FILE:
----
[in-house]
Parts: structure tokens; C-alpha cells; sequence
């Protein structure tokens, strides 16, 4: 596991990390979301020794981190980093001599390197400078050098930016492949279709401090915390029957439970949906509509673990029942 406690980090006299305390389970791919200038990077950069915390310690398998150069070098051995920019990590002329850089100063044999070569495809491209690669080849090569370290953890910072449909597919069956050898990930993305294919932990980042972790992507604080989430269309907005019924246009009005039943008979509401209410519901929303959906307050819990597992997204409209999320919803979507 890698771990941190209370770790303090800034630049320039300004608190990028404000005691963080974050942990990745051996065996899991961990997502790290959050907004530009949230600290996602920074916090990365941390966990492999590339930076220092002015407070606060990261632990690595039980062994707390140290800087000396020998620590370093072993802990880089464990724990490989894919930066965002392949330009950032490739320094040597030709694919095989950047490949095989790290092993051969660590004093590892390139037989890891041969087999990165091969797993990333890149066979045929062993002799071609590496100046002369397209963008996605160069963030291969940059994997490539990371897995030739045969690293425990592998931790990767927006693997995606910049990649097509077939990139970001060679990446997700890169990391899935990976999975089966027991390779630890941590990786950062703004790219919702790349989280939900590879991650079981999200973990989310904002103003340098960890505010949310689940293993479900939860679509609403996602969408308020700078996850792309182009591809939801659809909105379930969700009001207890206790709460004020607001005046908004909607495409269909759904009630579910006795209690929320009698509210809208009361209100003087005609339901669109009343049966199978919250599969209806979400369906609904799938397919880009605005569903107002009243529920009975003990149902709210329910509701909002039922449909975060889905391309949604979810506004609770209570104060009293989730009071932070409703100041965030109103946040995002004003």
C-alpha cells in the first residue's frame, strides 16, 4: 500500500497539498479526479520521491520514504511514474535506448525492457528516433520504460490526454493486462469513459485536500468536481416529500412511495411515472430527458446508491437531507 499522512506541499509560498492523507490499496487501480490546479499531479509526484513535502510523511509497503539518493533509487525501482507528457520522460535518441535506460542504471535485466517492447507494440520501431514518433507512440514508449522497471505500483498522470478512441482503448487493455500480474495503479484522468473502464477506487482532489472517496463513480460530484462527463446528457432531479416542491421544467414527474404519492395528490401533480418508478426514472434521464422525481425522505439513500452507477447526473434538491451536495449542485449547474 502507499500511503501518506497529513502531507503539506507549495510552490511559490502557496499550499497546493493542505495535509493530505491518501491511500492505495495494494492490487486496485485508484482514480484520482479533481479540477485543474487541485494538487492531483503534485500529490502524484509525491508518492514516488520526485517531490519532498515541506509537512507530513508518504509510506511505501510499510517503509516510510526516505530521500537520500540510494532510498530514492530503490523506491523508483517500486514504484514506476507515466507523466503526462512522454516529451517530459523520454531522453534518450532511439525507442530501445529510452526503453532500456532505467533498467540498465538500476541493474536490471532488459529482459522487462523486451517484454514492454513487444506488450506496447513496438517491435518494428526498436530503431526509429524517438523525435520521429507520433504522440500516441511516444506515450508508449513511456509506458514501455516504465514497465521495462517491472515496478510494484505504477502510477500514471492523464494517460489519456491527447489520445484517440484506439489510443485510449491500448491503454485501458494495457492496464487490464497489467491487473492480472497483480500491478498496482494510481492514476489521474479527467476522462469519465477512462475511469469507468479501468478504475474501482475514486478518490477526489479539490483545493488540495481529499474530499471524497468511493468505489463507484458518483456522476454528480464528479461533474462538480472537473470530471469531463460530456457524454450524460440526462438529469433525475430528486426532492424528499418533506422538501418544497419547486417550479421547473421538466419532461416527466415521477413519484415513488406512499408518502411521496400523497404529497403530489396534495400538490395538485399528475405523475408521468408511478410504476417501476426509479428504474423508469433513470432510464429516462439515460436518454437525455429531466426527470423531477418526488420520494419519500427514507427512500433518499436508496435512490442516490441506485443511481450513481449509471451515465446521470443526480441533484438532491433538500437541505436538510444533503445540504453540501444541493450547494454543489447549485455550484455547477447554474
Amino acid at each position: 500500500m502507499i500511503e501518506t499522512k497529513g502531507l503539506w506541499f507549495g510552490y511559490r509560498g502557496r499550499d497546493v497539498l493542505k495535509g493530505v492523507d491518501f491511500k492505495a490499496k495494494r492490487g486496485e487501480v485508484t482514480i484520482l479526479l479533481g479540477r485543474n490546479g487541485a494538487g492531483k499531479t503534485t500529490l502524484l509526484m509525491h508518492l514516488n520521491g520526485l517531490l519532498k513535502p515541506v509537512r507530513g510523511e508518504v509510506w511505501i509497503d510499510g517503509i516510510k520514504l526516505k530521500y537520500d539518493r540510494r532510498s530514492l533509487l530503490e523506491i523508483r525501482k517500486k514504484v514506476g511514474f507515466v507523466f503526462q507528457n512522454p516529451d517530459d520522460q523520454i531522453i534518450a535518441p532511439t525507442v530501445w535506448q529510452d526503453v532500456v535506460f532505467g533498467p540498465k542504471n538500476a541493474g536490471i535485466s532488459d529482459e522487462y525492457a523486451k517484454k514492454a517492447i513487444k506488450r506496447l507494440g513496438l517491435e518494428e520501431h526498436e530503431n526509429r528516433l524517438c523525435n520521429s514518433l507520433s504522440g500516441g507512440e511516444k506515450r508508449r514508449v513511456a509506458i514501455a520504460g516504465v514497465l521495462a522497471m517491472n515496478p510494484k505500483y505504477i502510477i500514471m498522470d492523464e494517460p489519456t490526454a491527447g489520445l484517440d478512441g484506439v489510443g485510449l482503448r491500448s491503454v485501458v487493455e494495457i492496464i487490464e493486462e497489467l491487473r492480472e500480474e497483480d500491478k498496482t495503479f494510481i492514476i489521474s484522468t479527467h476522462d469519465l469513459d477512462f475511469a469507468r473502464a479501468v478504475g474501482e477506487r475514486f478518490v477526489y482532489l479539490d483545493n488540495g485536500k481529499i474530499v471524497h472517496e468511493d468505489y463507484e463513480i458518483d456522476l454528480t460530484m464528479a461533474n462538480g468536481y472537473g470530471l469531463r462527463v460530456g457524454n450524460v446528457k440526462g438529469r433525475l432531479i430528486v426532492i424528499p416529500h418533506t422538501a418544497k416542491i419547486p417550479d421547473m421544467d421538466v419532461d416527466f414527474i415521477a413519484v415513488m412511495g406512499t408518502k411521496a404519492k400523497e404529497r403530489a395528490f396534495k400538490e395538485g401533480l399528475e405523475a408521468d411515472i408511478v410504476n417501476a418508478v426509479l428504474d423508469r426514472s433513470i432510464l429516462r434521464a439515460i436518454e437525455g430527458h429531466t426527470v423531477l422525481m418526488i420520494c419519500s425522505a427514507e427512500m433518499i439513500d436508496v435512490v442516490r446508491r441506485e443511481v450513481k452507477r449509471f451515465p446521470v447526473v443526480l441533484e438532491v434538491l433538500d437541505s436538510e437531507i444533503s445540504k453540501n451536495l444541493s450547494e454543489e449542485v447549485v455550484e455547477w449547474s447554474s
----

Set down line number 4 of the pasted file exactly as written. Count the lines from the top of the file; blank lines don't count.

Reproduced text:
C-alpha cells in the first residue's frame, strides 16, 4: 500500500497539498479526479520521491520514504511514474535506448525492457528516433520504460490526454493486462469513459485536500468536481416529500412511495411515472430527458446508491437531507 499522512506541499509560498492523507490499496487501480490546479499531479509526484513535502510523511509497503539518493533509487525501482507528457520522460535518441535506460542504471535485466517492447507494440520501431514518433507512440514508449522497471505500483498522470478512441482503448487493455500480474495503479484522468473502464477506487482532489472517496463513480460530484462527463446528457432531479416542491421544467414527474404519492395528490401533480418508478426514472434521464422525481425522505439513500452507477447526473434538491451536495449542485449547474 502507499500511503501518506497529513502531507503539506507549495510552490511559490502557496499550499497546493493542505495535509493530505491518501491511500492505495495494494492490487486496485485508484482514480484520482479533481479540477485543474487541485494538487492531483503534485500529490502524484509525491508518492514516488520526485517531490519532498515541506509537512507530513508518504509510506511505501510499510517503509516510510526516505530521500537520500540510494532510498530514492530503490523506491523508483517500486514504484514506476507515466507523466503526462512522454516529451517530459523520454531522453534518450532511439525507442530501445529510452526503453532500456532505467533498467540498465538500476541493474536490471532488459529482459522487462523486451517484454514492454513487444506488450506496447513496438517491435518494428526498436530503431526509429524517438523525435520521429507520433504522440500516441511516444506515450508508449513511456509506458514501455516504465514497465521495462517491472515496478510494484505504477502510477500514471492523464494517460489519456491527447489520445484517440484506439489510443485510449491500448491503454485501458494495457492496464487490464497489467491487473492480472497483480500491478498496482494510481492514476489521474479527467476522462469519465477512462475511469469507468479501468478504475474501482475514486478518490477526489479539490483545493488540495481529499474530499471524497468511493468505489463507484458518483456522476454528480464528479461533474462538480472537473470530471469531463460530456457524454450524460440526462438529469433525475430528486426532492424528499418533506422538501418544497419547486417550479421547473421538466419532461416527466415521477413519484415513488406512499408518502411521496400523497404529497403530489396534495400538490395538485399528475405523475408521468408511478410504476417501476426509479428504474423508469433513470432510464429516462439515460436518454437525455429531466426527470423531477418526488420520494419519500427514507427512500433518499436508496435512490442516490441506485443511481450513481449509471451515465446521470443526480441533484438532491433538500437541505436538510444533503445540504453540501444541493450547494454543489447549485455550484455547477447554474